News hot off the presses: Dead Letters, published by Titan Books, has been shortlisted for the 2017 British Fantasy Awards (Best Anthology). I couldn’t have had a happier time editing this book. All of the contributors were a pleasure to work with and their stories were outstanding. I’m thrilled their collective efforts have led to this recognition.
The winners will be announced on the weekend of September 29th. Good luck to all the nominees!
Writer and editor Gary Fry has posted a glowing review of Dead Letters at his website.
And We, Spectators Always, Everywhere, Kirsten Kaschock
When they finally come back to the playground, the boy is in pain. He does not say so, but affects a slight limp. His left foot makes less viable connection with the balance beam than the right. She holds his hand, failing to register this new asymmetry. The boy’s gait is his first test for her and she fails. The mother clearly prides herself on attention to minutiae – so says the unnatural lift of her brow. The boy has a bruise on his heel, but it might be bone cancer. After the initial fever, polio can look like this, in other boys. In other times and countries.
Distraction is written all over. The blue sky scrawls with plane sign, and worms are fingering bottle caps and butts near the exposed roots at my feet, covered in boot. My book, soaked through days before, is illegible – each page polluted with the next, warped, stuck, tearing if turned. A buzz emanates from the mother’s purse. She checks it, smiles, and puts him down. She is no longer beside him. She is somewhere else.
Ledge Bants, Maria Dahvana Headley & China Miéville
Scores of aspects of my memories, my strength, my powers, were exiled from the world. Which turned out to mean that they were hidden, camouflaged in matter, in lost places, fabled gulleys, reachable only by impossible ways. Hence those years of monster-hunting.
You should never underestimate the magic of magic’s passing. The strength of the death of that strength. Eventually, I came to clock that the things I found – eggs and jewels and chains and trinkets that were, in part, me – I found in more and more quotidian places and forms. Protected by forces that would have raised fewer eyebrows, less high, among populace by now utterly skeptical of the sort of mythic shenanigans with which I used to divert myself. Each piece shifting with the epochs, each still some snide material joke, a pun or a prod from my missing ex, but now camouflaged not in the hearts of dragons, but in shapes and places appropriate to the age. All without breaching the terms of the spell.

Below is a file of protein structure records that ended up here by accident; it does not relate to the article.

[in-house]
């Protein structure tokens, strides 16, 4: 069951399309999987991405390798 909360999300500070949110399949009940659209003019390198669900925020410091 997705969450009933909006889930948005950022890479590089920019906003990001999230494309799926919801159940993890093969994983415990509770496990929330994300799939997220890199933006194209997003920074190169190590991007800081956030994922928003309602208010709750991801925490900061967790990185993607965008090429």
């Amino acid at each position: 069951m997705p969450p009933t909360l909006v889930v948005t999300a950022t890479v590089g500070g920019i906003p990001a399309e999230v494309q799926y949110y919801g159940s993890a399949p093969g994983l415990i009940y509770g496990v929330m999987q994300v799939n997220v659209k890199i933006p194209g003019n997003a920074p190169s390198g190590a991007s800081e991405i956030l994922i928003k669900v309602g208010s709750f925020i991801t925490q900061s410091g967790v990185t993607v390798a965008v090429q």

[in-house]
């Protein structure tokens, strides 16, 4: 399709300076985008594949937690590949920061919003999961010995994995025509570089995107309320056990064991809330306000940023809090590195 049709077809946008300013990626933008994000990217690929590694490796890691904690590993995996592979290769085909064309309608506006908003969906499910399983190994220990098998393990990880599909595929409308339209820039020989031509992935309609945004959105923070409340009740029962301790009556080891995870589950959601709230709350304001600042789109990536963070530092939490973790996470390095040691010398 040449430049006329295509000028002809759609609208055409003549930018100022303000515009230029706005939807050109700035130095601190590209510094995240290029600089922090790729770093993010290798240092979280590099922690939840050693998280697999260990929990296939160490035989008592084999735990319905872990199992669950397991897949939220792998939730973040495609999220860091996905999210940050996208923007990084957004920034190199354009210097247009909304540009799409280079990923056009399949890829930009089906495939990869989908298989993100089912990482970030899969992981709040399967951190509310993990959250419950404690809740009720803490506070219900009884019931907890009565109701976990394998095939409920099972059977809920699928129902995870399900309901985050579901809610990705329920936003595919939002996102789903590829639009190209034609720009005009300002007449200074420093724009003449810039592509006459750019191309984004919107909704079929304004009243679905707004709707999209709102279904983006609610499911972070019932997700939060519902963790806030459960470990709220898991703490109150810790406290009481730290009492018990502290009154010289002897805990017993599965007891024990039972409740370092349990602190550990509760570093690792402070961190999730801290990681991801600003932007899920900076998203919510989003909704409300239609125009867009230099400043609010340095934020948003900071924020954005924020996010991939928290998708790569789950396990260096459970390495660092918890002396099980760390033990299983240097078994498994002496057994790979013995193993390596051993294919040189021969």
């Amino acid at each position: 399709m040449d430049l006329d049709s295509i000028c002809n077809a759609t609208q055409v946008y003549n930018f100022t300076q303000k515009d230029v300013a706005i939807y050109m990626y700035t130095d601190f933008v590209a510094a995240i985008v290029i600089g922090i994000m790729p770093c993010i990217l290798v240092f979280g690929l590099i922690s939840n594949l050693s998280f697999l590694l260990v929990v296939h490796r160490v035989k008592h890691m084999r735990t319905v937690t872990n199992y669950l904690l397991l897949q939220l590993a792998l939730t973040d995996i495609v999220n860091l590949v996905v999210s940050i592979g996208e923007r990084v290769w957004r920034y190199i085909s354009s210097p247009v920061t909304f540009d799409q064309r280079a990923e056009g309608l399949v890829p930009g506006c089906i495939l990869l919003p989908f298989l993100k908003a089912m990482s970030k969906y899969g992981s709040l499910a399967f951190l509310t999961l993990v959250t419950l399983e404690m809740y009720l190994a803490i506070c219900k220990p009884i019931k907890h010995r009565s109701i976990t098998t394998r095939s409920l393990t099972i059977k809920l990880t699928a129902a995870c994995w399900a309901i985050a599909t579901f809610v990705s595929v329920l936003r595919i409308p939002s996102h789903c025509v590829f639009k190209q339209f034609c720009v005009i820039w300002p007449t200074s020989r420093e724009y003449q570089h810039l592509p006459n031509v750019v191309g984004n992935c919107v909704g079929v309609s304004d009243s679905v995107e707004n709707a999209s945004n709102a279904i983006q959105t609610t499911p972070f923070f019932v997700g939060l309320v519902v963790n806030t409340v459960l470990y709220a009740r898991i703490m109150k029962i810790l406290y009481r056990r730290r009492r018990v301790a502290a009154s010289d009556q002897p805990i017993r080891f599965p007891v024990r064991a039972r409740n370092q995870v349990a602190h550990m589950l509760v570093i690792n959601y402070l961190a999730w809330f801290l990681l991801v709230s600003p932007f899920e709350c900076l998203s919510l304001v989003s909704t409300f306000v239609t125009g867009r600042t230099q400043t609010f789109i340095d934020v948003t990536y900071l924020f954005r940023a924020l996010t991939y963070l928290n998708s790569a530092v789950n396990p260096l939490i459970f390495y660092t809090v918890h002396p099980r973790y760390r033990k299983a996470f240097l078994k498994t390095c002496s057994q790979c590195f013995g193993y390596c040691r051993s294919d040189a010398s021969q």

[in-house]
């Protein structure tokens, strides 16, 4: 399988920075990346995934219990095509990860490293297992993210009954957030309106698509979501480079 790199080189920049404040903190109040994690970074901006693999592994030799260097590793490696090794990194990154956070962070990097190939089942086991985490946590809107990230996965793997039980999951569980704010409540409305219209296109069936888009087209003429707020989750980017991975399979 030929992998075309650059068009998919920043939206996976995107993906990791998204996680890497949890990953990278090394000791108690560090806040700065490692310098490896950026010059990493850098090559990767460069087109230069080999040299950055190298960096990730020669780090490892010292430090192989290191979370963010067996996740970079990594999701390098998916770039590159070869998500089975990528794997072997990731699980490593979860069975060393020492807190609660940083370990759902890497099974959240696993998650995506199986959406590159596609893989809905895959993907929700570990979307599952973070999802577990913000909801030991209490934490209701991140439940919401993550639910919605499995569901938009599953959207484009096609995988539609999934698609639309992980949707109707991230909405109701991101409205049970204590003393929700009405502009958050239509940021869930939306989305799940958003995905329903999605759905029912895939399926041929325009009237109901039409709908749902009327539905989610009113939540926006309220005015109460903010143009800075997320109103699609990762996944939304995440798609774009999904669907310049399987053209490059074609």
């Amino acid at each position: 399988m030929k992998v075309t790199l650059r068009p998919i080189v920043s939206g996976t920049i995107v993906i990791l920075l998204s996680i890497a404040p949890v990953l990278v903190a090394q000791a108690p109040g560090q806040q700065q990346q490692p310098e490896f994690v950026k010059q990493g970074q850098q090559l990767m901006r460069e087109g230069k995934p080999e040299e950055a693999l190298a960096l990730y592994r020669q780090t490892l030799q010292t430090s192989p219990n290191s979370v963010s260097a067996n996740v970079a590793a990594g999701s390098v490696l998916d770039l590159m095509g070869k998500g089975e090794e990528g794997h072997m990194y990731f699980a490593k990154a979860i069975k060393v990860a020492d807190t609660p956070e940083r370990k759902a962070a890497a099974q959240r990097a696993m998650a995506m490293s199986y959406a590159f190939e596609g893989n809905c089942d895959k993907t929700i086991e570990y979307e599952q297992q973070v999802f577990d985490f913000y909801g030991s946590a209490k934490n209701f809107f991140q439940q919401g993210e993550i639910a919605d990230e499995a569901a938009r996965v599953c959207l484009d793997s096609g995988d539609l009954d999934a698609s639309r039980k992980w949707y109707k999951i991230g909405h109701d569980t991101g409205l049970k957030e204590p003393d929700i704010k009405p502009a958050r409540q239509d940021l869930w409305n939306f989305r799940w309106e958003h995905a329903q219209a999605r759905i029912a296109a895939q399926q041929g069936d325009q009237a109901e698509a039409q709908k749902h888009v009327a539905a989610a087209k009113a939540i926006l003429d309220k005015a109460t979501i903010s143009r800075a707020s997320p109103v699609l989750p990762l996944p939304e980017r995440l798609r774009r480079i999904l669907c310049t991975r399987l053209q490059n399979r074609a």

I hunted them, and I hunted her too, but of my Nyneve, there was no word or sign. I was convinced that I couldn’t find her because I’d lost my powers.
Change Management, Angela Slatter
What would it be like to be loved, to be wooed, by someone like Lucy?
Dangerous. Uncertain. Different. Oh, so exciting. There would be no ordinariness, nothing banal or commonplace – no status quo, only constant change. The idea threw a frisson down Eva’s spine that was part terror, part elation. What on earth was happening to her?
She examined the last page, with the red-brown dots – the reason, Eva was certain, the woman wanted the letter. Little stains that, when sniffed, touched to her tongue, smelled and tasted ever so faintly of old iron.
L0ND0N, Nicholas Royle
I wasn’t questioning my view about the likability or otherwise of characters, but I was concerned about what I might be getting into. A widely held opinion is that it is a mistake to conflate narrator and author, yet a convergence of Ian and his narrator was precisely what I feared.
What if Ian was like his narrator? Did it even matter? Well, yes, I tended to believe it did. Not in general, but in this particular case. I kept a Wankers Shelf – a section of my library reserved for authors so narcissistic they asked their publisher to stick their author photo on the front cover of their book, or they wrote a piece for publication constructed around extracts from their fan mail; for authors so convinced of their own greatness they refused to ‘get out of bed for less than a grand’ when invited to contribute to an anthology; for authors who were just wankers – wankers to their editors, wankers to their publicists, wankers to booksellers, wankers to their readers. Just wankers.
The Hungry Hotel, Lisa Tuttle
Soon I was treating him as if we’d met for the first time that day. I ‘made conversation’, asking him about the band, their touring schedule, and he obliged with answers and anecdotes. He tried to take my hand, and I flinched.
We had a late, heavy lunch in an ostentatiously German restaurant, and talked about food, our favourite dishes, the fact that neither of us knew how to cook. Then we talked about recent movies we had seen.
Driving back to the city, the sun going down behind us, we were silent, exhausted by the effort of working through every possible subject for conversation. I noticed, as we drove through the practically deserted back road leading into town, that there was a new development on this western outskirt. In addition to the houses, town-homes and a shopping mall still under construction there was a brand new hotel, towering over the landscape from its hilltop perch, its multitude of windows glittering like faceted gems in the last rays of the sun.